Bending red tubes sprouted from Grandpa’s neck like licorice. Black, white, and brown wires rand from electrodes on his chest. He fumbled with the March 26th, 2014 edition of the New York Times, falling in and out of sleep between telling me I didn’t seem very informed about career options.
The bright green Beverly Hills out the window contrasted with the hard, white linoleum floor inside Cedars-Sinai hospital. The walls were mounted with illuminated blue panels illustrated with rows of twigs in silhouette. Televisions on extending arms 10 feet long loomed over deathbeds that dotted the perimeter of the room like giant alien eggs. The T.V.’s made noise. The dialysis boxes whirred.
My grandpa’s stood at his bedside. His blood ran through a synthetic kidney that looked like a purple jellyfish in a tube and span like film reels in two vials on the face of the machine—one with dirty blood, the other clean and ready to return to his neck. All the blood looked the same.
Our nephrologist, Dr. Cheng, parted the wandering nurses, donning one of their yellow smocks, and was among us. She smiled and rested her hands on her pregnant belly. She was beautiful. How Grandpa was doing?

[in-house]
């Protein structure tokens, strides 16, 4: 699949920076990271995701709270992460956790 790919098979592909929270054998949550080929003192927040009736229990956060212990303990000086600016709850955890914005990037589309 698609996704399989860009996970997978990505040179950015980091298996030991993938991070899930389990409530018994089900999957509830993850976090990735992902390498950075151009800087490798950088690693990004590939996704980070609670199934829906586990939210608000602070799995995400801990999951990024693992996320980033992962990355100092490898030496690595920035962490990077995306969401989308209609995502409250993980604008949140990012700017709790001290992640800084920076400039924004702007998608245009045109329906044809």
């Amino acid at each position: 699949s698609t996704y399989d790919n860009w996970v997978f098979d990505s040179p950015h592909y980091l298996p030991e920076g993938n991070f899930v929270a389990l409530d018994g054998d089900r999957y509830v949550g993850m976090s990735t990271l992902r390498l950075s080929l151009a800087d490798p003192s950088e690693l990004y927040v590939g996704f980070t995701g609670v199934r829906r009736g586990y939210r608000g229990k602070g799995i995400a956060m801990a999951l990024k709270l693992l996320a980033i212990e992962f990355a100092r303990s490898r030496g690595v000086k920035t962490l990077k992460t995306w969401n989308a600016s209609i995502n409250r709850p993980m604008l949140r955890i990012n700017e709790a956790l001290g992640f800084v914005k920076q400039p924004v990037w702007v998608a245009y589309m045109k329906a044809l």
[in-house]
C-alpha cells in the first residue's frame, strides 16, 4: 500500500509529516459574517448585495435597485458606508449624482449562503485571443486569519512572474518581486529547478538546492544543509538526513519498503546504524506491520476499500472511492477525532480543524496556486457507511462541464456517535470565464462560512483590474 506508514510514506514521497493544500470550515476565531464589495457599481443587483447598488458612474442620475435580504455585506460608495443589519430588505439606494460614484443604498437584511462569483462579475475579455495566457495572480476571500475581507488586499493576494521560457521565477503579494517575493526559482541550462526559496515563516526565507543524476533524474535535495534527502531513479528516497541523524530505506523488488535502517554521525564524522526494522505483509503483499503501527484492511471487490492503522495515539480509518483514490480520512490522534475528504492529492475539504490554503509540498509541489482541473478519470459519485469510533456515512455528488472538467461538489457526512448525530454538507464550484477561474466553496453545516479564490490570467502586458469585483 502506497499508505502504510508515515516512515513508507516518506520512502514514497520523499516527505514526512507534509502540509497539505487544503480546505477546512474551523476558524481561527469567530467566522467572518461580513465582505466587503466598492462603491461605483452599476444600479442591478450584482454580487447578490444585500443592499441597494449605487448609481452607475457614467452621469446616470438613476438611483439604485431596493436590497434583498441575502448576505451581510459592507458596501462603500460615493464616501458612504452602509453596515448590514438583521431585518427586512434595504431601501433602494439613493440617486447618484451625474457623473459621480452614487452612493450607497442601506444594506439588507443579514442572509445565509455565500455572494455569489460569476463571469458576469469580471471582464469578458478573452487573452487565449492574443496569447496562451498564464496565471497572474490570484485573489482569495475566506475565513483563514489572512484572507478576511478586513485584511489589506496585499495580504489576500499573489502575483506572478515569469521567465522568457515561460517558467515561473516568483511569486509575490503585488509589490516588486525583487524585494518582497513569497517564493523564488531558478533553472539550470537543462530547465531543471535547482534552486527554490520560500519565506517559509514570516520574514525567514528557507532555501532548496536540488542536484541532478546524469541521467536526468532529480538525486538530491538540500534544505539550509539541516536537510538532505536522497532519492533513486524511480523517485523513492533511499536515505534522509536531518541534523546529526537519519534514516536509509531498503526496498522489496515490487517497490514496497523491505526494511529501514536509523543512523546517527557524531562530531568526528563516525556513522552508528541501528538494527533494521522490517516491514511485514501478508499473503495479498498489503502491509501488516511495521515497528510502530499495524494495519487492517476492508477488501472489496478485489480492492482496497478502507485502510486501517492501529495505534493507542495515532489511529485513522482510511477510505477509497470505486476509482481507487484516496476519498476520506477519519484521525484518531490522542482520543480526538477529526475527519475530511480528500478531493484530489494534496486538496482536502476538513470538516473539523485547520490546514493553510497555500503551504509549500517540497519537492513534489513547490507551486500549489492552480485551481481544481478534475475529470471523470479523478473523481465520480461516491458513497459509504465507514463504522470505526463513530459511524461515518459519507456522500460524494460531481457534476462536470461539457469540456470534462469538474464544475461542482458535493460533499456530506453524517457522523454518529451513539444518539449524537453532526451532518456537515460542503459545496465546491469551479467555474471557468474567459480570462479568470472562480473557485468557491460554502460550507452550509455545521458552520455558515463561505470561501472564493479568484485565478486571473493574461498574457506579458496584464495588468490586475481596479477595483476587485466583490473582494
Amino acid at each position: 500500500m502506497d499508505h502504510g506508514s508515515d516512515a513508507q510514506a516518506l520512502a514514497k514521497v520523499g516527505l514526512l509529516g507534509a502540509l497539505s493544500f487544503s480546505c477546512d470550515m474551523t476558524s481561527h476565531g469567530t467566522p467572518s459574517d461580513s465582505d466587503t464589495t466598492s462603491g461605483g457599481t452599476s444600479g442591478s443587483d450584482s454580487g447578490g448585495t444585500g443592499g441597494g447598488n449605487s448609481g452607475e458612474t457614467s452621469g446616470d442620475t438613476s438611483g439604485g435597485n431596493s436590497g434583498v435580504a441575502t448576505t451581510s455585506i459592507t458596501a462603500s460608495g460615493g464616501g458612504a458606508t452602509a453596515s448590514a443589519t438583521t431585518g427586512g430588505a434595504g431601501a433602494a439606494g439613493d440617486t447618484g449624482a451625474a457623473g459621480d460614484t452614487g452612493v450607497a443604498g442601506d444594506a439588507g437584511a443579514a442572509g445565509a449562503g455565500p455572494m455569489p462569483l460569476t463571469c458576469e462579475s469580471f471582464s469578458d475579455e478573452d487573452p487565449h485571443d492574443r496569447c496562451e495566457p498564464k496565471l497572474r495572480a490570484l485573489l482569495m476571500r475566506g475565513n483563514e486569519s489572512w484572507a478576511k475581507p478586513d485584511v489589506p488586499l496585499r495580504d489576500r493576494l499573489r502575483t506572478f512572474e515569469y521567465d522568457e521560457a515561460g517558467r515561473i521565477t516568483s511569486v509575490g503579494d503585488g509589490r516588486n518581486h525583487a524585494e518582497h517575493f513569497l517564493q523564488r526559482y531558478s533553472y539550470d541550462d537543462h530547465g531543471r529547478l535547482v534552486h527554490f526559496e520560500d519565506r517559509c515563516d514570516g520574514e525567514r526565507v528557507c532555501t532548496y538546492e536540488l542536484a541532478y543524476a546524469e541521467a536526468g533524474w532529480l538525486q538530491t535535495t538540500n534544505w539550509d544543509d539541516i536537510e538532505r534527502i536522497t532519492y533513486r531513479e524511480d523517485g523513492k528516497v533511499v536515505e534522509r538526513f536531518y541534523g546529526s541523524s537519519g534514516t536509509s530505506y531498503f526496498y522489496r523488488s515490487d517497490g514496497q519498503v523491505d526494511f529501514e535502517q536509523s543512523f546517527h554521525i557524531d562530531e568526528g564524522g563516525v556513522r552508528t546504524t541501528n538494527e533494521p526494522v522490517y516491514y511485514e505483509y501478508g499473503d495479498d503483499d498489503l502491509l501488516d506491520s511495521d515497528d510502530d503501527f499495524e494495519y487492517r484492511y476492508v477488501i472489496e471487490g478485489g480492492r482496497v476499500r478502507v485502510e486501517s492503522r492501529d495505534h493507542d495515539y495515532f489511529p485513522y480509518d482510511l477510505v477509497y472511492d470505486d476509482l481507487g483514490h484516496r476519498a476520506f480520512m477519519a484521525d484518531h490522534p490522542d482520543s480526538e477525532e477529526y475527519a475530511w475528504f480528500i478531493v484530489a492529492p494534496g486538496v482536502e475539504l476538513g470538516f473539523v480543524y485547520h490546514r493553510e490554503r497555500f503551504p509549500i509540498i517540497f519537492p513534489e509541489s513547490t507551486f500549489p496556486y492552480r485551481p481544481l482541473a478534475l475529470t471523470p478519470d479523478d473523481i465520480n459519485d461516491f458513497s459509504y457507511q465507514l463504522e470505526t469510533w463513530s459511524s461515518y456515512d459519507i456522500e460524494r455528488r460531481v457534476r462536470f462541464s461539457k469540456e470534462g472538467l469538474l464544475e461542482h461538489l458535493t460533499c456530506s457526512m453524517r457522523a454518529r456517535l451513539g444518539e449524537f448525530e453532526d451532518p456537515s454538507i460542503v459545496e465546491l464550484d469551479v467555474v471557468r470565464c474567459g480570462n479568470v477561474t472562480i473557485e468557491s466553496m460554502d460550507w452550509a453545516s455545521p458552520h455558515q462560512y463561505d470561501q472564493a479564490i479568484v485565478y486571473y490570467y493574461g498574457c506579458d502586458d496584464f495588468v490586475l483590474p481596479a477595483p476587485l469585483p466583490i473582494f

“Never bee’ bettir.” Grandpa asked why he sounded drunk. She thought it was because his mouth was dry. A nurse appeared with a lollypop in the shape of a pink star cylinder, dipped it in a cup of water, and slid it along the edges of his mouth.
“Why are you so thirsty?” Dr. Cheng playfully asked.
Looking confused at first, Grandpa answered, “I get thirsty when I’m talking to you.”
As he spoke more, we agreed he was still slurring.
I imagine to check muscles or nerves, the Doc asked Grandpa to smile. He stared blankly across the room, probably unsure if it was a medical test. “Show your teeth,” she said. Grandpa was amused, looking across the room. I started to laugh; a nurse had tried to make him look happy before. The corners of his mouth tilted up, the grey prickly hairs on his cheeks shook under the weight of the impending smile, and then it all collapsed like a tent.
“That’s the best I can do.”
I tell this story to prove that I can tell it. In every story I’ve told this semester, I’ve pondered time and place, because time and place is the foundation of every story. Grandpa is compelling because of the scene in which he is placed: a sanitary and foreign dialysis room. How does the environment define him, how does he fight against it? This is an element of entertainment we’ve indirectly explored in this class.